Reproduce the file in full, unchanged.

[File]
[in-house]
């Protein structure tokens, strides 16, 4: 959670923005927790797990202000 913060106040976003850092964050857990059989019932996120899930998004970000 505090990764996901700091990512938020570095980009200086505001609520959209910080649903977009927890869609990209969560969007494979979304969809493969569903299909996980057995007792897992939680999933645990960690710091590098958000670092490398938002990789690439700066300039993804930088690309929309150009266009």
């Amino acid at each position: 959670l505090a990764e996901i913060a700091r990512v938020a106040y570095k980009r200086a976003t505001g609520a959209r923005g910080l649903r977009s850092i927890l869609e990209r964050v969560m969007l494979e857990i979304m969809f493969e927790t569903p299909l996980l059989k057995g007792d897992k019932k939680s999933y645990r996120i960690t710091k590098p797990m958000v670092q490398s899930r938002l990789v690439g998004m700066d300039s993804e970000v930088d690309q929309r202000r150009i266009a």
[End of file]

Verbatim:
[in-house]
């Protein structure tokens, strides 16, 4: 959670923005927790797990202000 913060106040976003850092964050857990059989019932996120899930998004970000 505090990764996901700091990512938020570095980009200086505001609520959209910080649903977009927890869609990209969560969007494979979304969809493969569903299909996980057995007792897992939680999933645990960690710091590098958000670092490398938002990789690439700066300039993804930088690309929309150009266009």
């Amino acid at each position: 959670l505090a990764e996901i913060a700091r990512v938020a106040y570095k980009r200086a976003t505001g609520a959209r923005g910080l649903r977009s850092i927890l869609e990209r964050v969560m969007l494979e857990i979304m969809f493969e927790t569903p299909l996980l059989k057995g007792d897992k019932k939680s999933y645990r996120i960690t710091k590098p797990m958000v670092q490398s899930r938002l990789v690439g998004m700066d300039s993804e970000v930088d690309q929309r202000r150009i266009a």